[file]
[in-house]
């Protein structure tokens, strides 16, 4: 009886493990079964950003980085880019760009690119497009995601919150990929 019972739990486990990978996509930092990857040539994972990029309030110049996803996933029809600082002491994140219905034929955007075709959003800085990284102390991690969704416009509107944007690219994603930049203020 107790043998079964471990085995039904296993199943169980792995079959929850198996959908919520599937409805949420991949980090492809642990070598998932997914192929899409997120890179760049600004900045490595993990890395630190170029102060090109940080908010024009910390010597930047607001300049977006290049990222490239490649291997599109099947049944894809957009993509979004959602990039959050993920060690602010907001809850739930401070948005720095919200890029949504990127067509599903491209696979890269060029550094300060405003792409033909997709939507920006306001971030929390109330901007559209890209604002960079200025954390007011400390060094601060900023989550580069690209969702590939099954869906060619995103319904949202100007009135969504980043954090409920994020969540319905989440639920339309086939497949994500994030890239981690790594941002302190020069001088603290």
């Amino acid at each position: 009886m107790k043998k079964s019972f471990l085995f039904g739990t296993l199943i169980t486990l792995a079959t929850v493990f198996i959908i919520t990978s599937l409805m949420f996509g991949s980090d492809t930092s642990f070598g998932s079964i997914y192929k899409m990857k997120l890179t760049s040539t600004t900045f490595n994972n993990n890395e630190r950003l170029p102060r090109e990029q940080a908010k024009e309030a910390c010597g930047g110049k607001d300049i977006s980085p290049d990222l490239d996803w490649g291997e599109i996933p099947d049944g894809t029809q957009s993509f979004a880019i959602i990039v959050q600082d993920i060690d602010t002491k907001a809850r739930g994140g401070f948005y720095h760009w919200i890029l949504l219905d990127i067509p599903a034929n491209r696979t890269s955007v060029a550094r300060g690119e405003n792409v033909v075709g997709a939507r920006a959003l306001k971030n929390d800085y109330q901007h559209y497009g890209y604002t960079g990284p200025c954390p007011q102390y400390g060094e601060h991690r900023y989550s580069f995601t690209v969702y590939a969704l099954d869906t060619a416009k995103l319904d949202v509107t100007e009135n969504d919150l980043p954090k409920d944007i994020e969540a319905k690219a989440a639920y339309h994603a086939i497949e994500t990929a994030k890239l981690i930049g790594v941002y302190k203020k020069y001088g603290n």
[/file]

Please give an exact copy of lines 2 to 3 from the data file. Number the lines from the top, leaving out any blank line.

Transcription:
């Protein structure tokens, strides 16, 4: 009886493990079964950003980085880019760009690119497009995601919150990929 019972739990486990990978996509930092990857040539994972990029309030110049996803996933029809600082002491994140219905034929955007075709959003800085990284102390991690969704416009509107944007690219994603930049203020 107790043998079964471990085995039904296993199943169980792995079959929850198996959908919520599937409805949420991949980090492809642990070598998932997914192929899409997120890179760049600004900045490595993990890395630190170029102060090109940080908010024009910390010597930047607001300049977006290049990222490239490649291997599109099947049944894809957009993509979004959602990039959050993920060690602010907001809850739930401070948005720095919200890029949504990127067509599903491209696979890269060029550094300060405003792409033909997709939507920006306001971030929390109330901007559209890209604002960079200025954390007011400390060094601060900023989550580069690209969702590939099954869906060619995103319904949202100007009135969504980043954090409920994020969540319905989440639920339309086939497949994500994030890239981690790594941002302190020069001088603290």
């Amino acid at each position: 009886m107790k043998k079964s019972f471990l085995f039904g739990t296993l199943i169980t486990l792995a079959t929850v493990f198996i959908i919520t990978s599937l409805m949420f996509g991949s980090d492809t930092s642990f070598g998932s079964i997914y192929k899409m990857k997120l890179t760049s040539t600004t900045f490595n994972n993990n890395e630190r950003l170029p102060r090109e990029q940080a908010k024009e309030a910390c010597g930047g110049k607001d300049i977006s980085p290049d990222l490239d996803w490649g291997e599109i996933p099947d049944g894809t029809q957009s993509f979004a880019i959602i990039v959050q600082d993920i060690d602010t002491k907001a809850r739930g994140g401070f948005y720095h760009w919200i890029l949504l219905d990127i067509p599903a034929n491209r696979t890269s955007v060029a550094r300060g690119e405003n792409v033909v075709g997709a939507r920006a959003l306001k971030n929390d800085y109330q901007h559209y497009g890209y604002t960079g990284p200025c954390p007011q102390y400390g060094e601060h991690r900023y989550s580069f995601t690209v969702y590939a969704l099954d869906t060619a416009k995103l319904d949202v509107t100007e009135n969504d919150l980043p954090k409920d944007i994020e969540a319905k690219a989440a639920y339309h994603a086939i497949e994500t990929a994030k890239l981690i930049g790594v941002y302190k203020k020069y001088g603290n």